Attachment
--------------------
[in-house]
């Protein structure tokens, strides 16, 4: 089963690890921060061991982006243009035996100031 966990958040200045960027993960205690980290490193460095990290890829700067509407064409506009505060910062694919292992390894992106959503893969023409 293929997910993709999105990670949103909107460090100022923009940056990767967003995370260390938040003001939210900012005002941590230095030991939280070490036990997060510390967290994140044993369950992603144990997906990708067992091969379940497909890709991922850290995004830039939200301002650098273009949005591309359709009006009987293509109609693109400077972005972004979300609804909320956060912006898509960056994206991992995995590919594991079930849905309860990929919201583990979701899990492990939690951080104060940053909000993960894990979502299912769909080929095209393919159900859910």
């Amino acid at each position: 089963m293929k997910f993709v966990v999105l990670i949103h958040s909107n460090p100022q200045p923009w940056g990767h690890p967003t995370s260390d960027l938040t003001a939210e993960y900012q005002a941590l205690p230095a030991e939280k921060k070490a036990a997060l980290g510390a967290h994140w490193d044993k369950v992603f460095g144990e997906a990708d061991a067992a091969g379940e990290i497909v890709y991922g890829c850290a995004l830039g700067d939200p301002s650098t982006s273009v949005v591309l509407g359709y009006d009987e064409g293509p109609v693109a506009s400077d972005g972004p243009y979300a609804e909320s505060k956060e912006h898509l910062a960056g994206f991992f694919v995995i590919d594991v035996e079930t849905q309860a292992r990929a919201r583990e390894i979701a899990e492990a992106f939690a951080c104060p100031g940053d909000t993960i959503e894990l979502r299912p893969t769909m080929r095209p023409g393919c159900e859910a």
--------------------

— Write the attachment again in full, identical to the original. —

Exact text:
[in-house]
């Protein structure tokens, strides 16, 4: 089963690890921060061991982006243009035996100031 966990958040200045960027993960205690980290490193460095990290890829700067509407064409506009505060910062694919292992390894992106959503893969023409 293929997910993709999105990670949103909107460090100022923009940056990767967003995370260390938040003001939210900012005002941590230095030991939280070490036990997060510390967290994140044993369950992603144990997906990708067992091969379940497909890709991922850290995004830039939200301002650098273009949005591309359709009006009987293509109609693109400077972005972004979300609804909320956060912006898509960056994206991992995995590919594991079930849905309860990929919201583990979701899990492990939690951080104060940053909000993960894990979502299912769909080929095209393919159900859910």
């Amino acid at each position: 089963m293929k997910f993709v966990v999105l990670i949103h958040s909107n460090p100022q200045p923009w940056g990767h690890p967003t995370s260390d960027l938040t003001a939210e993960y900012q005002a941590l205690p230095a030991e939280k921060k070490a036990a997060l980290g510390a967290h994140w490193d044993k369950v992603f460095g144990e997906a990708d061991a067992a091969g379940e990290i497909v890709y991922g890829c850290a995004l830039g700067d939200p301002s650098t982006s273009v949005v591309l509407g359709y009006d009987e064409g293509p109609v693109a506009s400077d972005g972004p243009y979300a609804e909320s505060k956060e912006h898509l910062a960056g994206f991992f694919v995995i590919d594991v035996e079930t849905q309860a292992r990929a919201r583990e390894i979701a899990e492990a992106f939690a951080c104060p100031g940053d909000t993960i959503e894990l979502r299912p893969t769909m080929r095209p023409g393919c159900e859910a």